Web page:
Read This Before Buying Fidelity's Zero-Fee Funds

Video how to invest in fnilx

There are a few things in life you can expect to get for free: T-shirts, pens, and maybe the occasional koozie. But rarely do financial firms offer to manage your money at no cost at all. That’s exactly what Fidelity is doing with its line of zero-fee funds, four index funds that look a lot like some of the most popular funds on the market, with the exception that they cost nothing at all.

It’s a loss leader for Fidelity, but it could be a boon for some penny-pinching investors. Here’s what you need to know about the four no-minimum, no-fee funds Fidelity will let you buy and hold without paying a dime in expenses.

A fund for (almost) every U.S. stock

Nothing says “index fund” quite like a total market index fund. The Fidelity ZERO Total Market Index Fund (FZROX -1.44%), and funds like it, essentially invest in every single company listed on U.S. markets with only a few exceptions.

In this case, the fund excludes companies that have a market cap of less than $75 million and six-month trading volume of less than $25 million. Buying shares of smaller companies is hard to do without moving the market, so index funds generally avoid the smallest of public companies. Index funds and “nanocap” companies are like oil and water – they don’t mix very well.

Even so, this fund is as diverse as it gets, given it has about 2,500 holdings. Because it invests more money in the most valuable companies on the market, large-cap stocks make up the majority of its portfolio (the 10 largest stocks make up 18% of the portfolio).

This fund is just like any other fund that bears the “total stock market” or “total market index” name, making it most comparable to a Russell 3000 index fund. When you buy this fund, you own virtually every single U.S.-listed stock in proportion to its worth as a percentage of all U.S.-listed stocks out there. That’s why funds like these are the closest thing to truly passive stock investing.

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A copycat of the biggest and most popular index funds

It doesn’t take much investigative work to figure out that the Fidelity ZERO Large Cap Index Fund (FNILX -1.35%) is designed to replicate the most popular stock index funds on the market – S&P 500 index funds. Of course, Fidelity will never advertise it as such, because doing so would require that Fidelity pay a hefty licensing fee to borrow the S&P 500 brand name. (Technically, this fund tracks the nondescript Fidelity U.S. Large Cap Index.)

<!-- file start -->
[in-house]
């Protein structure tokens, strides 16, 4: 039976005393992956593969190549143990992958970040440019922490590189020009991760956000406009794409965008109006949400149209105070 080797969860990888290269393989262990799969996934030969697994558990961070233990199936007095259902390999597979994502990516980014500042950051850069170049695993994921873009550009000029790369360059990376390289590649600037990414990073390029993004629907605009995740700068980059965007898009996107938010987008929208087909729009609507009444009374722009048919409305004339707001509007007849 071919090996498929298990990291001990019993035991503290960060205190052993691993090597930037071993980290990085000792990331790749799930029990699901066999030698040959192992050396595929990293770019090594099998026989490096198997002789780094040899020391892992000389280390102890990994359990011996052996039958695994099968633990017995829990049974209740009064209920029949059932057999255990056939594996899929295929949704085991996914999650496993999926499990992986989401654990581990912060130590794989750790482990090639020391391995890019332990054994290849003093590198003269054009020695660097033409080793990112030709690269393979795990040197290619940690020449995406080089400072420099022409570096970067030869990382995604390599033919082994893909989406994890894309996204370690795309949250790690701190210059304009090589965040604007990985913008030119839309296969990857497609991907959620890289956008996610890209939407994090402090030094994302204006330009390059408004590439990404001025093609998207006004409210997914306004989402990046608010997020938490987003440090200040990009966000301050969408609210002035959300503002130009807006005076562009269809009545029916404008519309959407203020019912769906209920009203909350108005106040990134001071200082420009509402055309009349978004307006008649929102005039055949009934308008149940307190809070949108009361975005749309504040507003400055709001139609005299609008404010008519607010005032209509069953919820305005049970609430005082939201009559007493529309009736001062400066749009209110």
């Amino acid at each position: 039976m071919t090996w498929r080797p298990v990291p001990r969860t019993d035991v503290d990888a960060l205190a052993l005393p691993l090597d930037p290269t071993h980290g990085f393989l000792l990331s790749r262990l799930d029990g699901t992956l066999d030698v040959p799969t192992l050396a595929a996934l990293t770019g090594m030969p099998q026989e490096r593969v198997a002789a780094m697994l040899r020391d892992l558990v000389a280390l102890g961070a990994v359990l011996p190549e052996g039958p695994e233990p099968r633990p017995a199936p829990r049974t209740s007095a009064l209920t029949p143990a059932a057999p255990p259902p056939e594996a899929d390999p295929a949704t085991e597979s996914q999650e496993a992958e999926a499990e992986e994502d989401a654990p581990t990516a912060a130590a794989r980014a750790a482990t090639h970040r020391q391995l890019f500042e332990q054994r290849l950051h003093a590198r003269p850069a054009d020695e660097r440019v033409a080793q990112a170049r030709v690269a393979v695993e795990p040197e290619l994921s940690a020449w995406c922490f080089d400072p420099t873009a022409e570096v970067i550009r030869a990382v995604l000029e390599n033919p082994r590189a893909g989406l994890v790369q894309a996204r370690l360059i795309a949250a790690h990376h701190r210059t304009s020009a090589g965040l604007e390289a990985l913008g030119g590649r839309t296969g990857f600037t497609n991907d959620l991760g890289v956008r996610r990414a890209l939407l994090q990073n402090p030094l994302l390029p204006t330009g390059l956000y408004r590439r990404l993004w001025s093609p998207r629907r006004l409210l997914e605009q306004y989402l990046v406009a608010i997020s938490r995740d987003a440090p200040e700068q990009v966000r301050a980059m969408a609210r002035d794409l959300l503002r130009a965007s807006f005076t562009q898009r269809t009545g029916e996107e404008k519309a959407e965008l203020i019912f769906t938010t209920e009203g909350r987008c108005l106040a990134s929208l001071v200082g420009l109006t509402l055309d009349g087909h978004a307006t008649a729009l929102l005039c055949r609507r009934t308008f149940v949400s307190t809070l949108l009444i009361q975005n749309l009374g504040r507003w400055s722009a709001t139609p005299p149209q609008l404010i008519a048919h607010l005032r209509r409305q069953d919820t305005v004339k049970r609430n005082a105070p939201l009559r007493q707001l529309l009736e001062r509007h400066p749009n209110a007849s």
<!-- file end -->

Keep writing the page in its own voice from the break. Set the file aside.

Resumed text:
The case for investing in the S&P 500 is simple: The roughly 500 monstrous companies that make up the index together comprise a little more than 80% of the U.S. stock market’s value.

Fidelity’s copycat has only a short operating history, but it’s managed to perform roughly in line with the S&P 500 over the three-month period since its launch, lagging by about 0.08%. I suspect that the fund’s ability to match the returns of the S&P 500 will improve as it grows. At $227 million in assets, it simply doesn’t have the scale (yet!) to match the index as well as larger, true S&P 500 funds.

Top off your portfolio with some smaller stocks

An extended-market index fund is typically a complement for another fund. In this case, the Fidelity ZERO Extended Market Index Fund (FZIPX -2.29%) is meant to be paired with the Fidelity ZERO Large Cap Index Fund because it holds stocks that are too small to get included in the large-cap party.

Whereas the Fidelity ZERO Large Cap Index Fund invests in roughly 500 of the very largest companies on U.S. exchanges, this fund invests in the 2,000 stocks that didn’t make it in because of their size. To put it simply, if you add the stocks in this fund to the stocks in the Fidelity ZERO Large Cap Index Fund, you’ll have all the holdings in the Fidelity ZERO Total Market Index Fund.

This fund is yet another knockoff. It’s basically designed to be an alternative to funds that are based on the S&P Completion Index, which includes roughly 3,000 stocks that aren’t in the S&P 500. It holds roughly 500 fewer stocks than the S&P Completion Index, but arguably those smaller companies are a rounding error, given the market cap weighting (more money is invested in larger companies).